book review

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Crossword puzzle and pencil
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The Right Questions

The Right Questions is the product of an accomplished scholar who is reflecting upon culture and society in light of his other books which provided an extensive scientific critique of naturalistic theories of origins. In this book, Phillip Johnson, Program Advisor to Discovery Institute’s Center for Science and Culture, asks, “What are the right questions” in topics such as logic, Read More ›

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pre sunrise hike //
Photo by Ahmad Jawed on Unsplash

Against All Terror

The Afghan war drags on. Nobody knows where the next war or terrorist strike will come, or how soon, or how bad it will be. Nobody knows where the defense budget is going, except up, up and away. America remains steadfast. But increasingly, America wants explanations and answers. Enter Against All Terrors: This People’s Next Defense. This is one of Read More ›

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Wings of a butterfly Ulysses. Wings of a butterfly texture background. Butterfly wings ornament.
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What Have Butterflies Got to Do with Darwin?

Review of Bernard d’Abrera, The Concise Atlas of Butterflies of the World (London: Hill House, 2001), 353 pages. Bernard d’Abrera’s concise atlas of the world’s butterflies is a beautifully produced book with the most stunning photographs of butterflies that I’ve ever seen. Though not intended as a coffee-table book, it could eminently serve that purpose. D’Abrera himself is a world-renowned butterfly Read More ›

Darwin’s Black Box: A Review by Ray Bohlin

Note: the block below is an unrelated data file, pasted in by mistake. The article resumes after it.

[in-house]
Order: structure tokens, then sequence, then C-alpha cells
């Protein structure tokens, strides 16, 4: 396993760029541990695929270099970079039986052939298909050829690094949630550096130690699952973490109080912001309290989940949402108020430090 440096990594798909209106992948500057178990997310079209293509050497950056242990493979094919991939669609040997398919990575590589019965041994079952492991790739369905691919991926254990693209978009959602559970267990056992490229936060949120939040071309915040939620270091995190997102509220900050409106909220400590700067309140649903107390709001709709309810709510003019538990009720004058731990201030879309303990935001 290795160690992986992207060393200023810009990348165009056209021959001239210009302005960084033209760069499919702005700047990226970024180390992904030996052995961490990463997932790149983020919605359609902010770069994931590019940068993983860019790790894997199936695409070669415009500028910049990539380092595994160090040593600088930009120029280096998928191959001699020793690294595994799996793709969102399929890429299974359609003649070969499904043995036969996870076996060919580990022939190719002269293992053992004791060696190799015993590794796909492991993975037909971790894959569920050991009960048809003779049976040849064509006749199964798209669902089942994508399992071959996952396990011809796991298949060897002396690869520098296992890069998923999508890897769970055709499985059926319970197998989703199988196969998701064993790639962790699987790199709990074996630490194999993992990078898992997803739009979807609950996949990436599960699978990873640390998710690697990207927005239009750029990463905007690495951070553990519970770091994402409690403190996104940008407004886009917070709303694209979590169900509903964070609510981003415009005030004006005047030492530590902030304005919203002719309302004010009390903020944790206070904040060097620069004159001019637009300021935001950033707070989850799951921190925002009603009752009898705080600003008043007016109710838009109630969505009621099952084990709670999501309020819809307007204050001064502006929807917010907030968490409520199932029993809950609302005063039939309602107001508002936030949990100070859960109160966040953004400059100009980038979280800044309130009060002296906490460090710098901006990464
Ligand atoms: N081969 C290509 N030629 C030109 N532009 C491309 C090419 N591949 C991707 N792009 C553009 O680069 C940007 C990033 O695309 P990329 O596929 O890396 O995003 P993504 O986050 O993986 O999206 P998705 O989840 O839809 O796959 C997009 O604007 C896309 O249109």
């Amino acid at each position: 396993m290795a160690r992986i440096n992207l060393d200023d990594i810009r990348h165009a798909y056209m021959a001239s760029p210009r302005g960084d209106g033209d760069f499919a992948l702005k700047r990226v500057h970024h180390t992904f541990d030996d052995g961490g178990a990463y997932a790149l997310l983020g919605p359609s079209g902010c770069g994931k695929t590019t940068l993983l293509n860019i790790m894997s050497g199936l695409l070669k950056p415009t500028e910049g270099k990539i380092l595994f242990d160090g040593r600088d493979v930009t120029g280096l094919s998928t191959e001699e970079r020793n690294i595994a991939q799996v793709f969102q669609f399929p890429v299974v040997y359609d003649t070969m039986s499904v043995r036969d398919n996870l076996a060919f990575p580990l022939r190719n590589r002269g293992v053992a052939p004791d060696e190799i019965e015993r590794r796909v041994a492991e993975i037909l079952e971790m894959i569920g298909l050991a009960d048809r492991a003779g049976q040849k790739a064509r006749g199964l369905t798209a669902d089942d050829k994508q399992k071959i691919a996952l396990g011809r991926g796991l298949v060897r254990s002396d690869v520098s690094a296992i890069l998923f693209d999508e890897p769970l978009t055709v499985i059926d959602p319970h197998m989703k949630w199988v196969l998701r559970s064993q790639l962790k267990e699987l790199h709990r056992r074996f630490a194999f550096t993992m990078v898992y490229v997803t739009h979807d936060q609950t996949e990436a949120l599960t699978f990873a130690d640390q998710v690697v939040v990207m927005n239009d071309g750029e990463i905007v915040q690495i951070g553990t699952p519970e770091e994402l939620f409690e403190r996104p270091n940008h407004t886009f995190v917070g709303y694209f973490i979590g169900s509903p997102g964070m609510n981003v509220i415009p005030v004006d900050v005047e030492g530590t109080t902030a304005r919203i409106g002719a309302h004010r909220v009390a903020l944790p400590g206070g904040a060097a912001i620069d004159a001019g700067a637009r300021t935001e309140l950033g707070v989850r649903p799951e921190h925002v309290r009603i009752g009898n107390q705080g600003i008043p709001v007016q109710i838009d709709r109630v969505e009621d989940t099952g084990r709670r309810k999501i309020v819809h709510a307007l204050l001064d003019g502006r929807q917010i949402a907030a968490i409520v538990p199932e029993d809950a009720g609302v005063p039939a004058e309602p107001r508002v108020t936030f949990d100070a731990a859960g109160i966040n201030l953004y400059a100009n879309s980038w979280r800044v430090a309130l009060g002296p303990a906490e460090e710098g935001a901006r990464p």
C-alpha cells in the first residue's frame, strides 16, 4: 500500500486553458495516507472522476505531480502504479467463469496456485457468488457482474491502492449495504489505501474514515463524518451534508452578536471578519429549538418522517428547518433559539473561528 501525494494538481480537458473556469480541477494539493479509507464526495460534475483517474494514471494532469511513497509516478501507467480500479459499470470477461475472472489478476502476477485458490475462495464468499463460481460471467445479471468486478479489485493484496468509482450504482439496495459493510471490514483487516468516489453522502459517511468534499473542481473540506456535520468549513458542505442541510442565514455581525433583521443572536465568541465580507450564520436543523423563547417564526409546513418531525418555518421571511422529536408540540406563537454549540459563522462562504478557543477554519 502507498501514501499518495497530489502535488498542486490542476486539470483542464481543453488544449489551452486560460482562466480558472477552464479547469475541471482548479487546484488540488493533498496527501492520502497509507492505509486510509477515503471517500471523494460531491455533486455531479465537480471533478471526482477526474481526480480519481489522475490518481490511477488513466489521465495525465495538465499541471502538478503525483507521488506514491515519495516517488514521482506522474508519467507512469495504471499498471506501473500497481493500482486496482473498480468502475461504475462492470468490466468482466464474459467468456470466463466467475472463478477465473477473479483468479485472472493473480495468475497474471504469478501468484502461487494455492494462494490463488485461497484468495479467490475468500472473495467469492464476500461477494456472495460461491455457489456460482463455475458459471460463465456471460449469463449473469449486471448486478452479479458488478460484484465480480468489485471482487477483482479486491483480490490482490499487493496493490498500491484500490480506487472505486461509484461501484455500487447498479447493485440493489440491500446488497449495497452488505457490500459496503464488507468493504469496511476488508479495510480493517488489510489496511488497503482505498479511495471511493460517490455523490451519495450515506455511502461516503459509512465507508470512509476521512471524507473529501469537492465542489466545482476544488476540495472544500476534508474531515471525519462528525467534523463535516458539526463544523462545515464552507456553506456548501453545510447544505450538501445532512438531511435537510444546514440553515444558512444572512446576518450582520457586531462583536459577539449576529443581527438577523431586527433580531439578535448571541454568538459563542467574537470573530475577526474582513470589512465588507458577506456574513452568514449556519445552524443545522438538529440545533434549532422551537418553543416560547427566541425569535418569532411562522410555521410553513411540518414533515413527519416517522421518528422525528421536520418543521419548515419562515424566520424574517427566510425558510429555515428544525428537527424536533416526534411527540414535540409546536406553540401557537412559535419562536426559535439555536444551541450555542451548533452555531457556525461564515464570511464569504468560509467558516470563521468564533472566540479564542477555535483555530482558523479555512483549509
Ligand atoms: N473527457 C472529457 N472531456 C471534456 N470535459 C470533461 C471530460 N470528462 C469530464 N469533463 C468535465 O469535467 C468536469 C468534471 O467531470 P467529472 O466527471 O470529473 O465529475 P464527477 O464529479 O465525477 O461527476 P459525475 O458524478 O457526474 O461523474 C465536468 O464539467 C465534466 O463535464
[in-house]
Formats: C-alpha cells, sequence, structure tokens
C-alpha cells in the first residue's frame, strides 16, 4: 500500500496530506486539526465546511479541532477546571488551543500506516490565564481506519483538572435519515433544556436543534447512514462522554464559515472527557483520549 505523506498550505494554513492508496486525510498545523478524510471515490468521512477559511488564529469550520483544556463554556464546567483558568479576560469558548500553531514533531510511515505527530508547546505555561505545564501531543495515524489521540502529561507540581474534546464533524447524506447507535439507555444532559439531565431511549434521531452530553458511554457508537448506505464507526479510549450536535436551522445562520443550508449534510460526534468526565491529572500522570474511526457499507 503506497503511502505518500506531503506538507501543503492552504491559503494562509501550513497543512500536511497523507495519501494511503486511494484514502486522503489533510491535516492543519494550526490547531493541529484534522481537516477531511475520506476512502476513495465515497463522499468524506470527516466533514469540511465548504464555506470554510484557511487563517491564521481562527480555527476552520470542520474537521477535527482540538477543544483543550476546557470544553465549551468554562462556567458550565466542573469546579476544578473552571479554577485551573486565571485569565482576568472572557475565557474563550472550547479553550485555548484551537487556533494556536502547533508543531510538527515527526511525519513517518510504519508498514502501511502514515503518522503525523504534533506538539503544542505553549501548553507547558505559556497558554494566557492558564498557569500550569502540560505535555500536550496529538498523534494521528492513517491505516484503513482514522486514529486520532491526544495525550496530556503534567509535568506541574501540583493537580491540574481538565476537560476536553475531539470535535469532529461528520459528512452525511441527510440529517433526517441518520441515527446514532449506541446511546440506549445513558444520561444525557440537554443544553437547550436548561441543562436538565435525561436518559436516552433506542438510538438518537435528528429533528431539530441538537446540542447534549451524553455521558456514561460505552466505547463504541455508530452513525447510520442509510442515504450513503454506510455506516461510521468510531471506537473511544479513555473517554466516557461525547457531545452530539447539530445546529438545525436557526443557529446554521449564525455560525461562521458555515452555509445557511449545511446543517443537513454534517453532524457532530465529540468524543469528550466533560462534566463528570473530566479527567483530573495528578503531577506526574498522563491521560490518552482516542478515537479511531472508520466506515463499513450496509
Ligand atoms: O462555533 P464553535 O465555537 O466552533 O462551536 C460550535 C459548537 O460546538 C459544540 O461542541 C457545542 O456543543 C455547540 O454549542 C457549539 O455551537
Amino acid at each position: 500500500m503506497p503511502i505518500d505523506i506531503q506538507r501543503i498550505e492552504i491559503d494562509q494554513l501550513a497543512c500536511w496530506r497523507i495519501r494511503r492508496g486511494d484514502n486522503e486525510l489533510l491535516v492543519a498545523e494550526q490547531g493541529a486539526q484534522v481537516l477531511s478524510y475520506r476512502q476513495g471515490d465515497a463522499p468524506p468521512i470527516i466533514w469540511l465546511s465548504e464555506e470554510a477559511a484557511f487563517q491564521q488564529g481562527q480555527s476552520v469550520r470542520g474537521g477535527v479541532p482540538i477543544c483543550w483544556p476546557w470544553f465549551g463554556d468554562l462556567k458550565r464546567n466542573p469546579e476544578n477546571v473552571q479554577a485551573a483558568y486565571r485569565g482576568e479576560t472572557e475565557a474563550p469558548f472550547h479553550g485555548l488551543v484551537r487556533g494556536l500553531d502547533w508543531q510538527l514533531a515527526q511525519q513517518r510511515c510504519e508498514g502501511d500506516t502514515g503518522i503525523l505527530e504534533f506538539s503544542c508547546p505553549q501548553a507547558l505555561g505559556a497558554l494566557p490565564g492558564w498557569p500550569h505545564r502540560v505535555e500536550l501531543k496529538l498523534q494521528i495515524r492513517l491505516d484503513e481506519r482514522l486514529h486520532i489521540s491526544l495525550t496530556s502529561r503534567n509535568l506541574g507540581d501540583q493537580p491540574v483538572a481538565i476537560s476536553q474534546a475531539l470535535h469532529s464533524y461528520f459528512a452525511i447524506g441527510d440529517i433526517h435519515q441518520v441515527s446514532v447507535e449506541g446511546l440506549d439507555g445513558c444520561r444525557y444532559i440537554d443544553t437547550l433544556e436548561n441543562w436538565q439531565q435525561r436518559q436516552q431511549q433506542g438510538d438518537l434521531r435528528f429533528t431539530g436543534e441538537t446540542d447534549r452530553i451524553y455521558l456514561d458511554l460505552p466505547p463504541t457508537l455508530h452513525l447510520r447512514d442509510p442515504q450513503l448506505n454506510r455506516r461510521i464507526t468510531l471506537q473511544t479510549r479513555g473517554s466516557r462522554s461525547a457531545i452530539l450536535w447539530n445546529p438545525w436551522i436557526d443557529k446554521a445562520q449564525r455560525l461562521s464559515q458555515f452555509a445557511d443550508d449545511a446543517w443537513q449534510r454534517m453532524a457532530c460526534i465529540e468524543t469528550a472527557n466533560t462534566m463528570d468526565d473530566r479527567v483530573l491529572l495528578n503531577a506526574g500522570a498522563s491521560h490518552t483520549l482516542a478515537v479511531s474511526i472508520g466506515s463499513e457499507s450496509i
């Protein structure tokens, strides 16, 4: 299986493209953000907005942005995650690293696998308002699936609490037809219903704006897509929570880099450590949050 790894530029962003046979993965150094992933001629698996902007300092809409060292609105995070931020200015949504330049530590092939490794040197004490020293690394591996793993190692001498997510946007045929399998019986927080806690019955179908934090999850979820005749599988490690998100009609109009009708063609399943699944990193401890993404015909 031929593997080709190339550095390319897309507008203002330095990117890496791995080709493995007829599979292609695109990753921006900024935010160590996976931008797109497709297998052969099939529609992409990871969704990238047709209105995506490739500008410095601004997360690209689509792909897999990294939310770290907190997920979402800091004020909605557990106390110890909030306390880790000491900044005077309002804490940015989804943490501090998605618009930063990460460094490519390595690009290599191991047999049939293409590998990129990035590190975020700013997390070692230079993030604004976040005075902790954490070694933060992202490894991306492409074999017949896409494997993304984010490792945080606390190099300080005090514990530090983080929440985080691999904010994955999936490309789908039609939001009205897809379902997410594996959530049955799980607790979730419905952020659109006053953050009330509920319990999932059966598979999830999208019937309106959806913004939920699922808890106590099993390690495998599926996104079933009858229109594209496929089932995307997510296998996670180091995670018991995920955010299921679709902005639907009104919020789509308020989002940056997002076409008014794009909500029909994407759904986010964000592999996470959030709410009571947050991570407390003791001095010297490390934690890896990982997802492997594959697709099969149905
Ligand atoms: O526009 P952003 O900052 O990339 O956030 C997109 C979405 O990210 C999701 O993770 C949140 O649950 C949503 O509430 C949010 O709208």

What do mouse traps, molecular biology, blood clotting, Rube Goldberg machines, and irreducible complexity have to do with each other? At first glance they seem to have little if anything to do with each other. However, they are all part of a recent book by Free Press titled, Darwin’s Black Box: The Biochemical Challenge to Evolution by Michael Behe. Michael Behe is Read More ›

Review God After Darwin: A Theology of Evolution by John Haught

I suppose it's the residual effect of original sin, but I enjoy reviewing books I disagree with more than ones I agree with. After all, who wants to spend 1500 words inventing new ways of saying "me, too" and "yes, that's right"? Much better to bring a contrasting view to the author's work, focus on areas of difference, and enjoy the simple pleasures of controversy. So, since I had heard he was skeptical of a theory of intelligent design in biology — of which I am an advocate — I looked forward to reviewing Georgetown theologian John Haught's God After Darwin: A Theology of Evolution. What a disappointment! Looking back over my margin notes for this elegantly written book, I find I have scribbled on various pages: "Great!"; "I agree"; "!"; "interesting"; "Hmm"; and four "Good"s in a row. Read More ›
Photo by Lucas Clara

Keeping an Eye on Evolution: Richard Dawkins, a Relentless Darwinian Spear Carrier, Trips Over Mount Improbable.

The theory of evolution is the great white elephant of contemporary thought. It is large, almost entirely useless, and the object of superstitious awe. Richard Dawkins is widely known as the theory’s uncompromising champion. Having made his case in The Blind Watchmaker and River out of Eden, Dawkins proposes to make it yet again in Climbing Mount Improbable. He is Read More ›

What Would Real Little Green Men Tell Us About Evolution — And God?

They need not be little, of course, nor green, nor, for that matter, come in more than one sex: indeed (with apologies to most episodes of Star Trek), they probably wouldn’t recognizably be “men” at all. But extraterrestrial intelligent life would need to be intelligent — meaning, operationally, able to manipulate electromagnetic radiation to carry signals. Read More ›

Thomas Henry Huxley
Thomas Henry Huxley
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The Bulldog’s Life: Part I

But even leaving Mr. Darwin’s views aside,” wrote Thomas Henry Huxley in 1863, in Man’s Place in Nature, “the whole analogy of natural operations furnishes so complete and crushing an argument against the intervention of any but what are termed secondary causes, in the production of the phenomena of the universe; that, in the view of the intimate relations between Man Read More ›

God … Sort Of

Paul Davies should need little introduction to readers of First Things. A theoretical physicist and prolific author, he won the 1995 Templeton Prize for Progress in Religion. As the title of the address he gave in receiving the award indicates (“Physics and the Mind of God” [First Things, August/September 1995]) he does not hesitate to think about the Deeper Meaning Read More ›